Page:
MANCHESTER, England (Reuters) – Chelsea committed a reported 62 million pounds ($74.72 million) on Friday to buy Spanish left back Marc Cucurella from Brighton & Hove Albion with the south coast club collecting a 46 million pound profit on a player they had signed just 12 months ago.
The transfer is one of the most striking examples yet of just how much a player’s value is impacted by having proven they can cope with the demands of the Premier League — even for just one season.
In August last year, Brighton bought Cucurella from Spanish club Getafe for around 16 million pounds and he enjoyed an impressive first campaign in the English top flight.
Champions Manchester City were keen to sign the Barcelona youth product, but baulked at Brighton’s asking price and Chelsea, now owned by American Todd Boehly and private equity backers, stepped in to seal the deal for a reported 55 million pounds plus add ons.
Brighton manager Graham Potter said the club didn’t need to sell the player but unsurprisingly acknowledged it was good business.
“I think the right fee has been got and it’s another situation where everyone has won,” he said.
“The player has got a great opportunity, the selling club have got a good fee and the buying club have got a good player as well. So win, win, win all around,” he said.
Cucurella’s agent would no doubt concur.
Brighton pulled off a similar piece of business last year when they sold central defender Ben White, who also had played just one season in the top flight, to Arsenal for a reported 52 million pounds.
White had come through the youth ranks at Brighton and so that deal represented a 100% profit for the club and as with Cucurella, the price raised many eyebrows.
In fact, the sales of Cucurella and White exceed what Brighton paid to build their Amex stadium which cost 93 million pounds.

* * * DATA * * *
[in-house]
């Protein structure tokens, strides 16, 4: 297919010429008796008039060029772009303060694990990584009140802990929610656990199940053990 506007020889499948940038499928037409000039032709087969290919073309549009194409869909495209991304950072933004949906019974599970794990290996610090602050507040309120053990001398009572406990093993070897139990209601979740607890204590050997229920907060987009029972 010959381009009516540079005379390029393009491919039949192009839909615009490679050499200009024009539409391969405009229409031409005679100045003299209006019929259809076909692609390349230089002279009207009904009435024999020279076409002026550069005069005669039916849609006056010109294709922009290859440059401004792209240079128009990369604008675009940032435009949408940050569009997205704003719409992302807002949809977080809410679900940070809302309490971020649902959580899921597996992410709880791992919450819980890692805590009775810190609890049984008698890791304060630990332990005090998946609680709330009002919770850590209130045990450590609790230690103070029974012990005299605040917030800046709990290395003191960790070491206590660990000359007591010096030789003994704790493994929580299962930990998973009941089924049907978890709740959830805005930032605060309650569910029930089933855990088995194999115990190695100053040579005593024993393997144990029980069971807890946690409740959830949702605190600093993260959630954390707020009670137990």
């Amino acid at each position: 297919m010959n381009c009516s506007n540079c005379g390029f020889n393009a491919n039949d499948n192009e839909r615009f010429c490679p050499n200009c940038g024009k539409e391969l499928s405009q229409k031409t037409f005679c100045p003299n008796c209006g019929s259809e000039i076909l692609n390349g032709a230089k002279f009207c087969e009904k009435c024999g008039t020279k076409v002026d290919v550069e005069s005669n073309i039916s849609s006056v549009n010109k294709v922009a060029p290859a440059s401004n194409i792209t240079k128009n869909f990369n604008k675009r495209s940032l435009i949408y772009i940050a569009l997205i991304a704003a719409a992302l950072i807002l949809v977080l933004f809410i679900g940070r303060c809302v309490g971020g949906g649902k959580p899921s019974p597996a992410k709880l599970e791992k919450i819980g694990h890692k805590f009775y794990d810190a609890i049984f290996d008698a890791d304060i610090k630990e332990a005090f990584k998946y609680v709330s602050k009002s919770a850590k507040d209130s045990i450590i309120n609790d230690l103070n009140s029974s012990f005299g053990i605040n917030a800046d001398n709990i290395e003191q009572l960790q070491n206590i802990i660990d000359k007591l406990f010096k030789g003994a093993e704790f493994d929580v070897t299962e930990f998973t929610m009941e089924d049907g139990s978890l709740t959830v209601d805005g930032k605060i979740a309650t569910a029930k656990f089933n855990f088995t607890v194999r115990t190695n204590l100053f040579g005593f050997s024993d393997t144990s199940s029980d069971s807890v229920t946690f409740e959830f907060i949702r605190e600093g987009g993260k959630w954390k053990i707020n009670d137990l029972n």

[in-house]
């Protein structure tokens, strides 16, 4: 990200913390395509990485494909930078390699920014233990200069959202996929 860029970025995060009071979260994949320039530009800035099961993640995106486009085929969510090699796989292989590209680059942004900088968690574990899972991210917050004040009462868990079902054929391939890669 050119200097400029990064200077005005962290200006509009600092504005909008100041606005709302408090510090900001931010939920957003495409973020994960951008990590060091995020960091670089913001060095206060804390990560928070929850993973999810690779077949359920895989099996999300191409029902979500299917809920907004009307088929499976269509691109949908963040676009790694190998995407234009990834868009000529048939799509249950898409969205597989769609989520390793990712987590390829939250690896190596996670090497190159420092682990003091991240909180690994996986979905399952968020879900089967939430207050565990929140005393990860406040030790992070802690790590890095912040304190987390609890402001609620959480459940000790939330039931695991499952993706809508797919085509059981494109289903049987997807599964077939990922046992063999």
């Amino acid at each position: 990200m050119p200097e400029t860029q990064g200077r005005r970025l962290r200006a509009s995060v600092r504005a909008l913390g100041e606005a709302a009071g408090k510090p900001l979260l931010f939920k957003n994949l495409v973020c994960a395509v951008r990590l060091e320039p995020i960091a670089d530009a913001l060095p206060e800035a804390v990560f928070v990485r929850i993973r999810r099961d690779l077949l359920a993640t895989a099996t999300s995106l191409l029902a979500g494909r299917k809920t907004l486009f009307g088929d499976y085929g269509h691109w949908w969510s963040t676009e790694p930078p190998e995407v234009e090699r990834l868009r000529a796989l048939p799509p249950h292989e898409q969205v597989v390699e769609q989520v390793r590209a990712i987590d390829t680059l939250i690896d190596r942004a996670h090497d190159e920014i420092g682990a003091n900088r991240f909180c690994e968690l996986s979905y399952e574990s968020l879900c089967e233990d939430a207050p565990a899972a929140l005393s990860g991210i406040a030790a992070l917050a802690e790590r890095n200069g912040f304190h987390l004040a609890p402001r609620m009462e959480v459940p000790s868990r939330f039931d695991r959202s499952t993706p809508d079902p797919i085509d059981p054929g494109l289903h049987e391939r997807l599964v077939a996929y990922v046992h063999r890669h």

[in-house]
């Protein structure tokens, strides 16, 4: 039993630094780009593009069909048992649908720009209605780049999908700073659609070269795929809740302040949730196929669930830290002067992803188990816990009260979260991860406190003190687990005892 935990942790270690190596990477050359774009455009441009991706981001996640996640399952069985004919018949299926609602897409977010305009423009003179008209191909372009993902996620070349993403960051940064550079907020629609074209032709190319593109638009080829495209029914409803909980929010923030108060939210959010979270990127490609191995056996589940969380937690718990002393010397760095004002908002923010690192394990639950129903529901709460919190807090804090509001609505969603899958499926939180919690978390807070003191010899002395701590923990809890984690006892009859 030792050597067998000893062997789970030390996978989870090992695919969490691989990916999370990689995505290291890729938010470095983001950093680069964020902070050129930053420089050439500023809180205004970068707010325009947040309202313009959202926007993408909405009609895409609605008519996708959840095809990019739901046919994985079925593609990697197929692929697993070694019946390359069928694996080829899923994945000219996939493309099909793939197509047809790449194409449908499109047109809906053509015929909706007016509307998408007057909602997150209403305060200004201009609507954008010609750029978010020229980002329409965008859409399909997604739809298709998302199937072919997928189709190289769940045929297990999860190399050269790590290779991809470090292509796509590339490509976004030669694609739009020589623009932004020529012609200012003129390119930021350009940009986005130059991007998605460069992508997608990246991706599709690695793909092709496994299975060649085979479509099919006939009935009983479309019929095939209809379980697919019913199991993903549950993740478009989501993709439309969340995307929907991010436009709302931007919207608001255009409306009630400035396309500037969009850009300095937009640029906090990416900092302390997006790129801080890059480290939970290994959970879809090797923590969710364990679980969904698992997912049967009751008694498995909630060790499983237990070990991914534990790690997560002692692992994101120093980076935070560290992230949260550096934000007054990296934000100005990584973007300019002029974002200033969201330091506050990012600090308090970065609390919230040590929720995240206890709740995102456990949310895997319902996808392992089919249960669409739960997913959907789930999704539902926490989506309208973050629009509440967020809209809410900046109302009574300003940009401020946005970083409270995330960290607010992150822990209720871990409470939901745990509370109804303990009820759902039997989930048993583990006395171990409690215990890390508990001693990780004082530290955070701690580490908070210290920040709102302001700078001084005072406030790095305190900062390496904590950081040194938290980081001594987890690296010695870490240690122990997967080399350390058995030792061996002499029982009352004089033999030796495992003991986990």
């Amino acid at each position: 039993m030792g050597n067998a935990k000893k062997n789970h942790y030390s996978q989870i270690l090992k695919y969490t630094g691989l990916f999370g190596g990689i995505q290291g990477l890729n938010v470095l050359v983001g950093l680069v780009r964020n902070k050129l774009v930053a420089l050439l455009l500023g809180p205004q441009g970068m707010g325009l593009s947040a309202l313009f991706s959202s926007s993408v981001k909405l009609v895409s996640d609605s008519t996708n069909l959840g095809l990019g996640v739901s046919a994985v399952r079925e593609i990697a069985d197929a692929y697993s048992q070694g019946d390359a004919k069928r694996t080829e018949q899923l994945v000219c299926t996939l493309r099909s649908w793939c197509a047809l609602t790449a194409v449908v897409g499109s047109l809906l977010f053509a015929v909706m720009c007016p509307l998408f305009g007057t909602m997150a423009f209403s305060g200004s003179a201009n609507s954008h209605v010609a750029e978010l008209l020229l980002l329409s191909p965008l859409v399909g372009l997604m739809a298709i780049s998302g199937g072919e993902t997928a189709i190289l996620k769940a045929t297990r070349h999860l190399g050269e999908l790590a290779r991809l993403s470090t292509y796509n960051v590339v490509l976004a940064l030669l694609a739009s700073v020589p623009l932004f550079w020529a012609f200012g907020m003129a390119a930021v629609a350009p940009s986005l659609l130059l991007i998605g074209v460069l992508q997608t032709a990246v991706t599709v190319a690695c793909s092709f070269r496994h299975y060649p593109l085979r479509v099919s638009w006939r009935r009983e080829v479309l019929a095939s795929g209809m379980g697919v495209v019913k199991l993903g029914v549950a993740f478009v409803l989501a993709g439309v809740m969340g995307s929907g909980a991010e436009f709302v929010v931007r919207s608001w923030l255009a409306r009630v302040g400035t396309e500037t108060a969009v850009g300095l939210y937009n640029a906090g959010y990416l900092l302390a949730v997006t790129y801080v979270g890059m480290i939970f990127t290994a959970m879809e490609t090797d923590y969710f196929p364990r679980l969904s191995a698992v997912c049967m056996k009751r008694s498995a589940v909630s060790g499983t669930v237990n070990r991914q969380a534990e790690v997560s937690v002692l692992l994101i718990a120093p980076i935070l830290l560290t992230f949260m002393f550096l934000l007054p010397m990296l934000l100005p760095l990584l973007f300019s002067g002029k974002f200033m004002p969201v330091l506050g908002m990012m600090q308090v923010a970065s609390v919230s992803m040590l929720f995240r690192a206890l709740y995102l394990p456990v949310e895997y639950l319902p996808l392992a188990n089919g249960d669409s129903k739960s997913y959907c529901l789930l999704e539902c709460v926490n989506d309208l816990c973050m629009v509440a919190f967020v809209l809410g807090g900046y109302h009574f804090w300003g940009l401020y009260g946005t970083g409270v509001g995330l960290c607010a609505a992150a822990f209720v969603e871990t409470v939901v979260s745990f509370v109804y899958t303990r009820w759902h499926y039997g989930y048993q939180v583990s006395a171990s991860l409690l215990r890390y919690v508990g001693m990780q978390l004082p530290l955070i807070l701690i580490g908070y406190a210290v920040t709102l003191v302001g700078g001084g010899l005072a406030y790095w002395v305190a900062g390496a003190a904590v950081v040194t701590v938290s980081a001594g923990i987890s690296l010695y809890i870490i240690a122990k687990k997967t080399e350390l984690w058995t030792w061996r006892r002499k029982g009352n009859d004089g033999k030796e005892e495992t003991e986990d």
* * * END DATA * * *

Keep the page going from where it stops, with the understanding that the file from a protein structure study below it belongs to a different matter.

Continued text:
But while the Seagulls may be gaining a reputation as masters of maximising value for their talent, the impact of being a proven Premier League player on a transfer fee has been shown elsewhere.
Brazilian forward Richarlison signed for Watford in August 2017 for 11 million pounds and a year later Everton paid over three times that amount to bring him to Goodison Park.
Spending 35 million pounds on a player who had scored five goals in his debut season in England seemed extravagant at the time but after impressing on Merseyside in July he was sold to Tottenham Hotspur for a fee of 50 million plus a possible further 10 million.
Wolverhampton Wanderers signed forward Diogo Jota from Atletico Madrid for 12 million pounds when they were in the second tier Championship but after two seasons in the Premier League he was worth 40 million to Liverpool.
With the Premier League regarded as the top competition in the world it is clear that managers for top teams want to sign players they are sure are ready for that level.
The effect can be seen also in smaller deals too.
Irish defender Nathan Collins, who made just 18 starts in the top flight for Burnley, saw his value go from the 12 million pounds the Clarets had paid to Stoke City to 21 million Wolves forked out for him last month.
That works out as 500,000 pound increase in value for every match Collins played in the Premier League.
The calculation for Cucurella however shows that his market value went up by an impressive 1.3 million pounds per game.
The Chelsea purchase was described as “nonsensical” by former Arsenal defender Martin Keown.
“It’s an incredible amount of money. I think it’s too much. Cucurella, as good as he is, I think there are still players out there that are better,” he told Talksport.
“It does feel like it’s panic buying. The new owner has come in and he wants to make a difference. On the eve of the new season he’s making a statement with that kind of signing. Is it overspending? I think maybe it is.”
($1 = 0.8297 pounds)
(Reporting by Simon Evans; Editing by Christian Radnedge)